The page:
If it was lutefisk, they’d have a point

Live near Minneapolis? Bush supporter? The FBI are looking for people to infiltrate sinister vegan potluck gatherings and report on any terrorist planning activities that happen there, so they can be ready for the 2008 Republican National Convention. Remember, loyal Americans eat steak!


Minneapolis airport had a Dyson Airblade installed in the men’s bathroom, perhaps in order to give Republicans one less thing to wait for while tapping their feet. What can I say? It works. I put my wet hands in, and the device started blowing quietly. I pulled my hands out slowly over the course of about 10 seconds, and when they emerged they were dry. The device shut off automatically. The air it blew was cold, not hot.

Minnesota thoughts

It wasn’t too bad when the wind stopped–only about -3 to -6 Celsius. When we arrived in Minneapolis, it was actually slightly above freezing. I managed to screw up my back somehow en route. I’m not sure how. I think it was a combination of nasty airplane seats, improvised pillows, five hours of journey, and cold gray weather. We managed to rent a Prius. The logic was that although it isn’t 4 wheel drive, on icy roads it’s better to know exactly how the car will handle and how effective the brakes are.

Austin thoughts

We spent a week in the city, staying with the gracious Gavin. Here are some ways in which Austin is a better place than Cambridge/Somerville: People are friendly. Example: We were looking at some new houses, and suddenly found ourselves talking to one of the builders—a native Texan—about how he got into the trade after his time in the military, how they constructed the houses, why they did things the way they did, trade-offs of different kinds of construction, and so on.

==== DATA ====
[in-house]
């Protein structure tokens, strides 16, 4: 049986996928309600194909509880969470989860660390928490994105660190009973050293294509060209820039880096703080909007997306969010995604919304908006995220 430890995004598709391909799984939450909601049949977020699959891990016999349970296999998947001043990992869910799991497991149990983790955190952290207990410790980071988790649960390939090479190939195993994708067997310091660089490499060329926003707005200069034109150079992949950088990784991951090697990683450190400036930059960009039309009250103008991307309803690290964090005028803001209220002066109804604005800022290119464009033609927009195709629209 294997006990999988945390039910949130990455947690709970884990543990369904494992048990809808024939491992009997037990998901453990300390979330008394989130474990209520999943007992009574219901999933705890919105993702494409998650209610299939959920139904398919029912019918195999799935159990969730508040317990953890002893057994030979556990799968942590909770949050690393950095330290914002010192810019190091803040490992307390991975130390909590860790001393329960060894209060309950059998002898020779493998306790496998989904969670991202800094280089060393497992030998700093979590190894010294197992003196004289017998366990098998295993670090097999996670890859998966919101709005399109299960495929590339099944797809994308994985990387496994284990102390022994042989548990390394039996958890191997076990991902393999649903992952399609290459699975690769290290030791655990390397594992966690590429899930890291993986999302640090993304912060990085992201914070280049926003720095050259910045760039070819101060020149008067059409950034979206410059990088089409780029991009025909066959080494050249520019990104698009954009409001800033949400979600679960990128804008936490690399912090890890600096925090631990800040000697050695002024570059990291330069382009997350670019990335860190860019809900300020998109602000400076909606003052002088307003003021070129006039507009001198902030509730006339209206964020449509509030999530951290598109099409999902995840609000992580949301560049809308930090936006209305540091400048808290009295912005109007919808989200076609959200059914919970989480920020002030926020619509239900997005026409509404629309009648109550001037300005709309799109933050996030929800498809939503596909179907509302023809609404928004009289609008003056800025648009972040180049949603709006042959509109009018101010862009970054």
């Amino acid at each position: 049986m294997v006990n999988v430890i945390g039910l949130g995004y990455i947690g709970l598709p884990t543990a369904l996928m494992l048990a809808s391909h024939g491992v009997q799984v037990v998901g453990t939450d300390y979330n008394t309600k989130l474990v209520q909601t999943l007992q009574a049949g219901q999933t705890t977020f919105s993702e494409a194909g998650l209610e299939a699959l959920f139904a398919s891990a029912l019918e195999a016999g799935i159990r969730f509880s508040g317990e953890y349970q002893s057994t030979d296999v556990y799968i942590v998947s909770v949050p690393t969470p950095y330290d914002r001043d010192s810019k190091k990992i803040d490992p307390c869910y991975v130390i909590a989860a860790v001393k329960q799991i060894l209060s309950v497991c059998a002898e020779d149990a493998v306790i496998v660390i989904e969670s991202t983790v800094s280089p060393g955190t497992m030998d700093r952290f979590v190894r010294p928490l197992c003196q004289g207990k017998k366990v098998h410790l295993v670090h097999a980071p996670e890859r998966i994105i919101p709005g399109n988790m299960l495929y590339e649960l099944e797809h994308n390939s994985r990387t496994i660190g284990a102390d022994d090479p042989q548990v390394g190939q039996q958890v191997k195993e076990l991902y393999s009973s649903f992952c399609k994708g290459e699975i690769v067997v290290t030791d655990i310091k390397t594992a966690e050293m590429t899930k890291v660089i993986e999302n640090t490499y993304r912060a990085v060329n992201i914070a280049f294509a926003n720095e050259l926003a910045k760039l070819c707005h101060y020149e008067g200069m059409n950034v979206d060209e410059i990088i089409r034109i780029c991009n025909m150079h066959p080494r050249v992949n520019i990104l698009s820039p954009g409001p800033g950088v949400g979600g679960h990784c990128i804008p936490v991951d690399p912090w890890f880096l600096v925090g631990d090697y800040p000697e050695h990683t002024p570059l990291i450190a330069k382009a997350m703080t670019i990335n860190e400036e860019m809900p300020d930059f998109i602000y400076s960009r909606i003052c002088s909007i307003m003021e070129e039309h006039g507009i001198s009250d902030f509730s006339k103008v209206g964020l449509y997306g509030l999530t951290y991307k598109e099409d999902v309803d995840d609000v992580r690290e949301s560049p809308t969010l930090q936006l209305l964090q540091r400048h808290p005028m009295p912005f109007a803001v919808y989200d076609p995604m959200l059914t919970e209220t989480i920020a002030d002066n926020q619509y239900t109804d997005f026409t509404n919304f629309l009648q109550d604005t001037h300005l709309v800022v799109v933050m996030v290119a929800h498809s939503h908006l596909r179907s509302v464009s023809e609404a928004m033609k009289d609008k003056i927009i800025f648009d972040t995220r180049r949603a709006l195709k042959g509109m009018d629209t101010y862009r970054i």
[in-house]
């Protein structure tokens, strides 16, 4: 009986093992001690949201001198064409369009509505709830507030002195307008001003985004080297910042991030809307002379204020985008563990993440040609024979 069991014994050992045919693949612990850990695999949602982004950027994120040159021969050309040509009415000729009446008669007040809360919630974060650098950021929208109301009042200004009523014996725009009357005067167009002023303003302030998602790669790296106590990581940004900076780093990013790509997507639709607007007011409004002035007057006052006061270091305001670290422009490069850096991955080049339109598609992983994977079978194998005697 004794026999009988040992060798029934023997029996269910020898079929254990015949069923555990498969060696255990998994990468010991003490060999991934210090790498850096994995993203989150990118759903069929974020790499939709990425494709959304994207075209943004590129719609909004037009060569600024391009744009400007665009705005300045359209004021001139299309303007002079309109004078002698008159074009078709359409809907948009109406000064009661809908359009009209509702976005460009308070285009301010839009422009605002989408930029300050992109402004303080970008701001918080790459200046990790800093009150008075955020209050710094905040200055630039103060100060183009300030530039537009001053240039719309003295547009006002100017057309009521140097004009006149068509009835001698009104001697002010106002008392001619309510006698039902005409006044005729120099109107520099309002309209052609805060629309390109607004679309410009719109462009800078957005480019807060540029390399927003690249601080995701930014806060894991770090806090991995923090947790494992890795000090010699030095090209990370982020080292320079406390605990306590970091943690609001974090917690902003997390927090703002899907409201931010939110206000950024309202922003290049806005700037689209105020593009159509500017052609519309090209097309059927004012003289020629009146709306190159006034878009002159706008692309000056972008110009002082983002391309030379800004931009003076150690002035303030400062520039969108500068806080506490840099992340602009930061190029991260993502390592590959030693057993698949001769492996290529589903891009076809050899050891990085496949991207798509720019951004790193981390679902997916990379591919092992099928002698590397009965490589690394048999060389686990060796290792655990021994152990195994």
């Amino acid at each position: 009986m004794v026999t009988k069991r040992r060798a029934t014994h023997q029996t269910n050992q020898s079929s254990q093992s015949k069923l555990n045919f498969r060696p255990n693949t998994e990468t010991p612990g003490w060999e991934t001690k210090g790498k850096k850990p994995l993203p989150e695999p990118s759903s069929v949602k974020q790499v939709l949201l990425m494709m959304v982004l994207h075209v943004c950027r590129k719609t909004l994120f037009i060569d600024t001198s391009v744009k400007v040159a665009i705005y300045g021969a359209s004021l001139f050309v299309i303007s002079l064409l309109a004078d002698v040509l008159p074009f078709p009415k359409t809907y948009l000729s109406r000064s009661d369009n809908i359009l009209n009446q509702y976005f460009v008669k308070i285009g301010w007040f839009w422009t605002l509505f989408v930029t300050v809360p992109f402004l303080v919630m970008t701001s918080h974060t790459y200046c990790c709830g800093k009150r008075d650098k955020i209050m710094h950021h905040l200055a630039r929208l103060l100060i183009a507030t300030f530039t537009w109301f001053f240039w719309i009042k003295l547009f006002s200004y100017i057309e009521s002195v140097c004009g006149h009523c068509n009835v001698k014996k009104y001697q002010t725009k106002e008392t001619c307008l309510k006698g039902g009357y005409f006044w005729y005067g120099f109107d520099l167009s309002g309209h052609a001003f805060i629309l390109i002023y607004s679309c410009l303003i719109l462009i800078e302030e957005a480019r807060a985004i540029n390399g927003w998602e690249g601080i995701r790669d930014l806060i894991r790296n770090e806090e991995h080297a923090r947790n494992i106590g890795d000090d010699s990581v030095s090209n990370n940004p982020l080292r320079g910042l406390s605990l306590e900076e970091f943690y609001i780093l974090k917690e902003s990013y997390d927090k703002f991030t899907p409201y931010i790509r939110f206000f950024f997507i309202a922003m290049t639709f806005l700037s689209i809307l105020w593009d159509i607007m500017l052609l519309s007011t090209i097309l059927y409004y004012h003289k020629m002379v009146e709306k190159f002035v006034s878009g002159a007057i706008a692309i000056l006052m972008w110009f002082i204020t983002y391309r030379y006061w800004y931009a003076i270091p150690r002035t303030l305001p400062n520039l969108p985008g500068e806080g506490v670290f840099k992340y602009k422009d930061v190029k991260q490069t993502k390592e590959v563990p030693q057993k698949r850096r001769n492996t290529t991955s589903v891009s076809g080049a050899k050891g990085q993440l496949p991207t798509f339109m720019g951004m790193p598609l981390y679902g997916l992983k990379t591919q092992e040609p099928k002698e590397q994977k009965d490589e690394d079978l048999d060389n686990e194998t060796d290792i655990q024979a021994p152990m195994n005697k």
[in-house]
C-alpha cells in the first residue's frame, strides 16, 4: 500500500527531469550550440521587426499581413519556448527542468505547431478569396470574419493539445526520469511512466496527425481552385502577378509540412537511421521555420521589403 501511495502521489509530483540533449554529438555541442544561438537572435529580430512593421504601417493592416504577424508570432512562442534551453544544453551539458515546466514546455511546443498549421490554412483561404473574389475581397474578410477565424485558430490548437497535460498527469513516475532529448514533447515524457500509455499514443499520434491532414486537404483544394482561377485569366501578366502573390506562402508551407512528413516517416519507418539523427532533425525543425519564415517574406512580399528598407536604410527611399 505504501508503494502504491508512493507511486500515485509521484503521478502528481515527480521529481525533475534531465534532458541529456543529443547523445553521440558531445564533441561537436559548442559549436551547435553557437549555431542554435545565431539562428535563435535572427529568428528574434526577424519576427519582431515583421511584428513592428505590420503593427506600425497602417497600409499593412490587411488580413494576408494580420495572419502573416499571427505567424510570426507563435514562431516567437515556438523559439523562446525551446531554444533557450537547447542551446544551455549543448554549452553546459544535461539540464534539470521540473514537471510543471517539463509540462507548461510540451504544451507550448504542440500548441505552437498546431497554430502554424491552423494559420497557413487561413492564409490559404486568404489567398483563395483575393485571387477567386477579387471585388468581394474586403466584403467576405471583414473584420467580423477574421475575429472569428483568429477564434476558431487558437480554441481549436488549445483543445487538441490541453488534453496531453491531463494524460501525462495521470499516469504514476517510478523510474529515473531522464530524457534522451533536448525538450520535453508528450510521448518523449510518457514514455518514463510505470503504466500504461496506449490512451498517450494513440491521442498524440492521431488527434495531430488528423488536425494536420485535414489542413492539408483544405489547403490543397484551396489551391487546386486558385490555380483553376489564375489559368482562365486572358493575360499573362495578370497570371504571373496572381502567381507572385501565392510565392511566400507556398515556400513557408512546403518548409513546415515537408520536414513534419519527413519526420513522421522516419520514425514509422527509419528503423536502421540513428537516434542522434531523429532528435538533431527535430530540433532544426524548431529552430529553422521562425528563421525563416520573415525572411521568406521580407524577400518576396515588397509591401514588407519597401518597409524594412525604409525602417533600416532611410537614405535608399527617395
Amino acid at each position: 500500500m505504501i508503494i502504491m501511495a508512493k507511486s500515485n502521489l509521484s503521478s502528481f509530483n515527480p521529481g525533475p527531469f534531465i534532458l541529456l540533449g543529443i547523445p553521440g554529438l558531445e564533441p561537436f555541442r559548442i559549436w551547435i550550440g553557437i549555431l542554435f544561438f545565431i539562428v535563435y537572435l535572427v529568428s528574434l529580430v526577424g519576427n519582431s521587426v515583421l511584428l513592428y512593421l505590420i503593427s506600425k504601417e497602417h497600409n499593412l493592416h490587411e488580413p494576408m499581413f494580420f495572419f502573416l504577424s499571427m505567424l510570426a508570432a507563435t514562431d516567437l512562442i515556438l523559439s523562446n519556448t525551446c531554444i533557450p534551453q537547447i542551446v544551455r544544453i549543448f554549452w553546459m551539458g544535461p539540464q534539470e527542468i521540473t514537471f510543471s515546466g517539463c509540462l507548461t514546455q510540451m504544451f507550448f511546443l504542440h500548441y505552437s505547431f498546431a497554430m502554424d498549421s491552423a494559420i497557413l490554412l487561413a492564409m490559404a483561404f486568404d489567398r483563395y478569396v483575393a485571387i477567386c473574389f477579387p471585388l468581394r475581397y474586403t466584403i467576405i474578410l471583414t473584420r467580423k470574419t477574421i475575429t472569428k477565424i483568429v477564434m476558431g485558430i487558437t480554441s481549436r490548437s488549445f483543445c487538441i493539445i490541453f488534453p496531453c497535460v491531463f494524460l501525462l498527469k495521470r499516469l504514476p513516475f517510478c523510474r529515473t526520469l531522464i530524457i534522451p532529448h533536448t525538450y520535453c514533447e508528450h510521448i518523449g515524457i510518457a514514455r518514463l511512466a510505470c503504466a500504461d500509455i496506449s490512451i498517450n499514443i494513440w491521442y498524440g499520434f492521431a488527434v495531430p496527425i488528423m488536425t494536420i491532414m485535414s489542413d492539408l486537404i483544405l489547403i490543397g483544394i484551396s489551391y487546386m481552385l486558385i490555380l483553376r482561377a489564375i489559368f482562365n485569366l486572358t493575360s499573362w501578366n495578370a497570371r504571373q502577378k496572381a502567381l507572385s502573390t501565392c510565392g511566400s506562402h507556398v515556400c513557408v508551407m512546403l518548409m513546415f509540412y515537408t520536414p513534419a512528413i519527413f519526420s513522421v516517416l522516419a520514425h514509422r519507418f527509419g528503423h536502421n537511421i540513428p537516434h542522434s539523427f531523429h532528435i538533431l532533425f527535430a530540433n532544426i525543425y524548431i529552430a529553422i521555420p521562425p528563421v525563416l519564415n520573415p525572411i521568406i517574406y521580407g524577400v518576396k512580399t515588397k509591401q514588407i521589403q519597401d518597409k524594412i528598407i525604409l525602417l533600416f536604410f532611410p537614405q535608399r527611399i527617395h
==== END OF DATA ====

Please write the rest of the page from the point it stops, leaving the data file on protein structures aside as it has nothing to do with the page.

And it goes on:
So just how hot is it in Austin, really?

After some controversy over just how bad the weather gets in Austin, I decided to go pick up some actual historical data from the NOAA web site. First, the monthly averages, in turn averaged for 1931-2000: City <td> Jan </td> <td> Feb </td> <td> Mar </td> <td> Apr </td> <td> May </td> <td> Jun </td> <td> Jul </td> <td> Aug </td> <td> Sep </td> <td> Oct </td> <td> Nov </td> <td> Dec </td> Austin TX <td> 52.

Ten wallpaper images I’ve transferred to my T68i

The DARPA Total Information Awareness Office logo Bad Badtz-maru The International Rescue logo The Designers Republic Angryman The giant spoon and cherry in Minneapolis The words DON’T PANIC from the front of the Hitchhiker’s Guide The Davis Square cow weathervane The Red Bull logo The Yellow Submarine A set of color TV test bands


If I wanted snow in October, I’d move to Minneapolis. I guess Mark was right… it’s going to be a long, cold winter.


Well, it was a strange Christmas. Strange for me, anyway: to keep sara’s parents happy, we went to church in the morning. They’re Lutherans—and not just any old Lutheran, either. It has to be a specific conservative Lutheran synod, not those ecumenical ELCA types. I sat quietly, and stood at the appropriate points. I was there, but I didn’t sing or pray. I couldn’t have anyway—of the four hymns I actually recognized, two had totally different words, one had a completely different tune, and the third goes way too high for my post-teenage voice.

Greetings from Minnesota

[Previously “friends only”] Even you haven’t been on a plane since September, it probably won’t surprise you to hear that the entire experience was awful. It started at the airport, where less than half the check-in booths were staffed, and even the e-ticket counters had a long line of people. The terminal had been rearranged, and new walls added, to funnel everyone through one security checkpoint. Naturally there were only two scanners operating, resulting in more long lines.

Minnesota (part 2)

Ely apparently attracts a lot of Birkenstock-wearing nature lovers, and we’d found it comparatively civilized. Vegetarian food had been easy to find, espresso was everywhere, and the local store had even stocked Red Bull. This changed rapidly as we headed west southwest towards the Iron Range and the Minnesotan accents became thicker. We stopped off at the Soudan mine. Once an active location for deep mining of high grade iron ore, it’s now a museum and scientific laboratory.